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Change of Wind-Turbine Structure and Site Can Alleviate Bird Hazards, according to Study

published: 2019-11-06 0:30

A recent U.S. study has found that the shortening of a wind-turbine’s blades and careful selection of a wind-farm site can help to alleviate the problem of bird hazards; bird hazards have been a common problem for tall constructions, which have killed numerous birds and bats in the past.

According to the UN’s 2014 report, wind turbines have caused an average of 140,000-328,000 bird deaths in the U.S. a year. Up to 7.9 million bird deaths have been caused by the country’s coal-fire thermal power plants. A report from LSE in 2014 estimates that the total number of wind-turbine related bird deaths will top 100,000 in the UK by 2020.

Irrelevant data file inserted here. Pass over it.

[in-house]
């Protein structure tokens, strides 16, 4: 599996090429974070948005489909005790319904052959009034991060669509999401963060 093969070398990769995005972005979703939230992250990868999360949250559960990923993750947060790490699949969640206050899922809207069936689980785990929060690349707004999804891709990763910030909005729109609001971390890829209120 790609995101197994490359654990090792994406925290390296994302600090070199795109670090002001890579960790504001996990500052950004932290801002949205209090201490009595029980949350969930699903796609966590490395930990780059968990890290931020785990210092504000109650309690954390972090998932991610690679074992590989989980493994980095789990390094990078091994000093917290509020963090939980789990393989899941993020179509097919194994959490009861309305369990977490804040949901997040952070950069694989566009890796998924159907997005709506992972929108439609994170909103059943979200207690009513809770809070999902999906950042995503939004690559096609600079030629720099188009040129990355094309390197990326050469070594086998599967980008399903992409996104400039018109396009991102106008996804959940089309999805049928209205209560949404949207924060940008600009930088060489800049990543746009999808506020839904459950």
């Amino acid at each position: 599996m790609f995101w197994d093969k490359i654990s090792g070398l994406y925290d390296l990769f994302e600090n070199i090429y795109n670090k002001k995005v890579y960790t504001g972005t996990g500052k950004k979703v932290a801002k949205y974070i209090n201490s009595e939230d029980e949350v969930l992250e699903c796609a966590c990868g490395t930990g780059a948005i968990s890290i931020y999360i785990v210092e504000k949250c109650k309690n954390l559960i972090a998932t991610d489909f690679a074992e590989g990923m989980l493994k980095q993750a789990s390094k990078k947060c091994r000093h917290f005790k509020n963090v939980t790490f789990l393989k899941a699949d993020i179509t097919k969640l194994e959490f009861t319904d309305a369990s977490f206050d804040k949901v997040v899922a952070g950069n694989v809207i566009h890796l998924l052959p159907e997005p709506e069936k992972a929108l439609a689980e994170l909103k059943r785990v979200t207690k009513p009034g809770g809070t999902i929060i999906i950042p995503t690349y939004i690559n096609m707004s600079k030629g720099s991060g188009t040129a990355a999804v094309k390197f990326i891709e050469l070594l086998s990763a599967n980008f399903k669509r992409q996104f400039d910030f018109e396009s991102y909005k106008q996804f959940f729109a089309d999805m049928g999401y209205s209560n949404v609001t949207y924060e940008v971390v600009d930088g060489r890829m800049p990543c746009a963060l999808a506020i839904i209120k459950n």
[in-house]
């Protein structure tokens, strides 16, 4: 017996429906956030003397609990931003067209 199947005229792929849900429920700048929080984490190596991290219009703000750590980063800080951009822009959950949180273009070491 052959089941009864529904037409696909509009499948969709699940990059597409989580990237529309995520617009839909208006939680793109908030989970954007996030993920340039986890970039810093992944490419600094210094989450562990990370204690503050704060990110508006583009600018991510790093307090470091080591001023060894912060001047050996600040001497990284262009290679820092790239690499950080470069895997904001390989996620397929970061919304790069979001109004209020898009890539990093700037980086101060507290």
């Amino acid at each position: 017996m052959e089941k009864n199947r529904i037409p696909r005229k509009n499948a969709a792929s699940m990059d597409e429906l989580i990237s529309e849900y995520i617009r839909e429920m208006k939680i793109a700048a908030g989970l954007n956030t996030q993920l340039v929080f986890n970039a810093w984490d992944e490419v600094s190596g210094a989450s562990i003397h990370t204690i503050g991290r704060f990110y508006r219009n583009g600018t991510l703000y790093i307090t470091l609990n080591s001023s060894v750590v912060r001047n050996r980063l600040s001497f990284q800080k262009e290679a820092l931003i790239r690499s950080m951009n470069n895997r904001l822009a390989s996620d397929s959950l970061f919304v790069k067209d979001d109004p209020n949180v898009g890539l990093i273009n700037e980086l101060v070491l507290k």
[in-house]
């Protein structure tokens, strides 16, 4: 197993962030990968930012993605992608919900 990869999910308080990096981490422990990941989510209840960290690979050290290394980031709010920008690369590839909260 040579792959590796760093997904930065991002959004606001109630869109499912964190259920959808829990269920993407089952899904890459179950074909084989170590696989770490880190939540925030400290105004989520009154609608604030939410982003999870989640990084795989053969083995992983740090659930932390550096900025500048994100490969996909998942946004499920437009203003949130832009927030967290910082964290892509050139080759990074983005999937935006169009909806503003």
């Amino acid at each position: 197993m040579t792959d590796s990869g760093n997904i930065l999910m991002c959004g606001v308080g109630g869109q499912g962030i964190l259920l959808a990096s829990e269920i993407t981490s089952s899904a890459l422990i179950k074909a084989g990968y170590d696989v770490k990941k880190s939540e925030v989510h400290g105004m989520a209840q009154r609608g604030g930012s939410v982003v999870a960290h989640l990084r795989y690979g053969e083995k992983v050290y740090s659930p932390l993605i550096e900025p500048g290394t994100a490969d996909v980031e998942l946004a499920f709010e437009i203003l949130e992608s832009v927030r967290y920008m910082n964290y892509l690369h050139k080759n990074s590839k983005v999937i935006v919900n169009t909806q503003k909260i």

The aforementioned study was carried out by a research team from the University of Illinois-Urbana Champaign; According to the research team’s findings, a change in the design and deployment of wind turbines will help to reduce the overall frequency of bird hazards.

The team’s findings have showed that the total distance between a wind field’s location and bird habitat is of critical importance. To test its impact, the team had studied the locations of approximately 1,670 different wind turbines from a total of 36 different US states, and analyzed the general state of their bird habitat, land usage, and climate. It also looked over a total of 86 different bird-watching routes from 2008-2014. According to the findings, a wind farm that is within a 400-meter radius of a bird habitat would cause three birds to fall to the ground a year. Madhu Khanna, the professor of agriculture and consumer economics at the university, points out that the number would drop along with increase of distance.

The size of a wind turbine’s body and its blades is also related to the bird-strike frequency. According to the study, shortening the blades would significantly lower the total number of casualties.

To minimize accidents, it is suggested that the wind farms should be constructed at least 1,600 meters away from bird habitats.

(Photo courtesy of pixabay)

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